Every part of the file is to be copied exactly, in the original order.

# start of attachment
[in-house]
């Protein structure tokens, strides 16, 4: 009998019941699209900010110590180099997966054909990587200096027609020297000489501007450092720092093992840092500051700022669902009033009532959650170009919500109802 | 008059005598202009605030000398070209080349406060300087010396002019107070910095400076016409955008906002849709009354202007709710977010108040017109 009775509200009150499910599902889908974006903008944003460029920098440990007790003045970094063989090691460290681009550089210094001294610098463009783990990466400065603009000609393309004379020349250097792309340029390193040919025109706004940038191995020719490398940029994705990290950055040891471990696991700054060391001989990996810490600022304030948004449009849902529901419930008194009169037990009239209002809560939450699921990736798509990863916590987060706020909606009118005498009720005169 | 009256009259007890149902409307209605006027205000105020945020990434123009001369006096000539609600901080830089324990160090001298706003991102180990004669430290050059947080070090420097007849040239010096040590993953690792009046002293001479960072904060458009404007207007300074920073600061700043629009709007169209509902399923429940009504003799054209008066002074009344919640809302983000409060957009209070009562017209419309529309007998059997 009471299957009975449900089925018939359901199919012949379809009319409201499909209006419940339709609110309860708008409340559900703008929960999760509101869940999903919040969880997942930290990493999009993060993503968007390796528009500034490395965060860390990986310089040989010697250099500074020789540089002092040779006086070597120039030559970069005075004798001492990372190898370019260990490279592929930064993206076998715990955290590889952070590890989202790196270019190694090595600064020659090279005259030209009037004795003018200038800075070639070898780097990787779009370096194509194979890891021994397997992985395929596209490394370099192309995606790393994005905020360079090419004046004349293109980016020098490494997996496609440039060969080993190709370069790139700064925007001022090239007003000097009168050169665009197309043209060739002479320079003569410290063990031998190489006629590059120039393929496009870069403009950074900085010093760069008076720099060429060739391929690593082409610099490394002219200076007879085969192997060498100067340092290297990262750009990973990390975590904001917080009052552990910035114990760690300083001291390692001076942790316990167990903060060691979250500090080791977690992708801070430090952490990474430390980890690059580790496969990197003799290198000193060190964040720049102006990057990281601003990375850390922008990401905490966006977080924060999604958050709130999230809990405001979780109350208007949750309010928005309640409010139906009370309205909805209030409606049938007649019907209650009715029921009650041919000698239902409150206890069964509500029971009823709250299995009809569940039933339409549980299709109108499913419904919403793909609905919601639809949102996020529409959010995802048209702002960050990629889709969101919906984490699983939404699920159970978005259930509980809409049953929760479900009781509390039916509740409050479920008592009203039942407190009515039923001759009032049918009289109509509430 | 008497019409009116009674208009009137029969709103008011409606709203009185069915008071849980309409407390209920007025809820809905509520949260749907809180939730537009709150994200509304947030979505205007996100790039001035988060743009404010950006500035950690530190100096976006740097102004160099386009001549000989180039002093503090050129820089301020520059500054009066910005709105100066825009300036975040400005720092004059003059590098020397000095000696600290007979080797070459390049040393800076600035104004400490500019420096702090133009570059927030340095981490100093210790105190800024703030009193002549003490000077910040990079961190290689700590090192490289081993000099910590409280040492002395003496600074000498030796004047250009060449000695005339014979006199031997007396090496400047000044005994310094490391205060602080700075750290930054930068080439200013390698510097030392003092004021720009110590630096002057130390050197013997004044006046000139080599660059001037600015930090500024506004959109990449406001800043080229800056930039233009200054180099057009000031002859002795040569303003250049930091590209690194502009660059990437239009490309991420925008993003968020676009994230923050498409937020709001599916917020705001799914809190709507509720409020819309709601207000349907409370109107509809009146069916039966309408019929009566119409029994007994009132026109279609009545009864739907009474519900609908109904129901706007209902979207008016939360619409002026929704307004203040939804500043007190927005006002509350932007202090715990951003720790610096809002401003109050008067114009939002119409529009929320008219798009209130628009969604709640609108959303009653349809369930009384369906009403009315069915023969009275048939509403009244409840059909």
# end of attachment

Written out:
[in-house]
């Protein structure tokens, strides 16, 4: 009998019941699209900010110590180099997966054909990587200096027609020297000489501007450092720092093992840092500051700022669902009033009532959650170009919500109802 | 008059005598202009605030000398070209080349406060300087010396002019107070910095400076016409955008906002849709009354202007709710977010108040017109 009775509200009150499910599902889908974006903008944003460029920098440990007790003045970094063989090691460290681009550089210094001294610098463009783990990466400065603009000609393309004379020349250097792309340029390193040919025109706004940038191995020719490398940029994705990290950055040891471990696991700054060391001989990996810490600022304030948004449009849902529901419930008194009169037990009239209002809560939450699921990736798509990863916590987060706020909606009118005498009720005169 | 009256009259007890149902409307209605006027205000105020945020990434123009001369006096000539609600901080830089324990160090001298706003991102180990004669430290050059947080070090420097007849040239010096040590993953690792009046002293001479960072904060458009404007207007300074920073600061700043629009709007169209509902399923429940009504003799054209008066002074009344919640809302983000409060957009209070009562017209419309529309007998059997 009471299957009975449900089925018939359901199919012949379809009319409201499909209006419940339709609110309860708008409340559900703008929960999760509101869940999903919040969880997942930290990493999009993060993503968007390796528009500034490395965060860390990986310089040989010697250099500074020789540089002092040779006086070597120039030559970069005075004798001492990372190898370019260990490279592929930064993206076998715990955290590889952070590890989202790196270019190694090595600064020659090279005259030209009037004795003018200038800075070639070898780097990787779009370096194509194979890891021994397997992985395929596209490394370099192309995606790393994005905020360079090419004046004349293109980016020098490494997996496609440039060969080993190709370069790139700064925007001022090239007003000097009168050169665009197309043209060739002479320079003569410290063990031998190489006629590059120039393929496009870069403009950074900085010093760069008076720099060429060739391929690593082409610099490394002219200076007879085969192997060498100067340092290297990262750009990973990390975590904001917080009052552990910035114990760690300083001291390692001076942790316990167990903060060691979250500090080791977690992708801070430090952490990474430390980890690059580790496969990197003799290198000193060190964040720049102006990057990281601003990375850390922008990401905490966006977080924060999604958050709130999230809990405001979780109350208007949750309010928005309640409010139906009370309205909805209030409606049938007649019907209650009715029921009650041919000698239902409150206890069964509500029971009823709250299995009809569940039933339409549980299709109108499913419904919403793909609905919601639809949102996020529409959010995802048209702002960050990629889709969101919906984490699983939404699920159970978005259930509980809409049953929760479900009781509390039916509740409050479920008592009203039942407190009515039923001759009032049918009289109509509430 | 008497019409009116009674208009009137029969709103008011409606709203009185069915008071849980309409407390209920007025809820809905509520949260749907809180939730537009709150994200509304947030979505205007996100790039001035988060743009404010950006500035950690530190100096976006740097102004160099386009001549000989180039002093503090050129820089301020520059500054009066910005709105100066825009300036975040400005720092004059003059590098020397000095000696600290007979080797070459390049040393800076600035104004400490500019420096702090133009570059927030340095981490100093210790105190800024703030009193002549003490000077910040990079961190290689700590090192490289081993000099910590409280040492002395003496600074000498030796004047250009060449000695005339014979006199031997007396090496400047000044005994310094490391205060602080700075750290930054930068080439200013390698510097030392003092004021720009110590630096002057130390050197013997004044006046000139080599660059001037600015930090500024506004959109990449406001800043080229800056930039233009200054180099057009000031002859002795040569303003250049930091590209690194502009660059990437239009490309991420925008993003968020676009994230923050498409937020709001599916917020705001799914809190709507509720409020819309709601207000349907409370109107509809009146069916039966309408019929009566119409029994007994009132026109279609009545009864739907009474519900609908109904129901706007209902979207008016939360619409002026929704307004203040939804500043007190927005006002509350932007202090715990951003720790610096809002401003109050008067114009939002119409529009929320008219798009209130628009969604709640609108959303009653349809369930009384369906009403009315069915023969009275048939509403009244409840059909």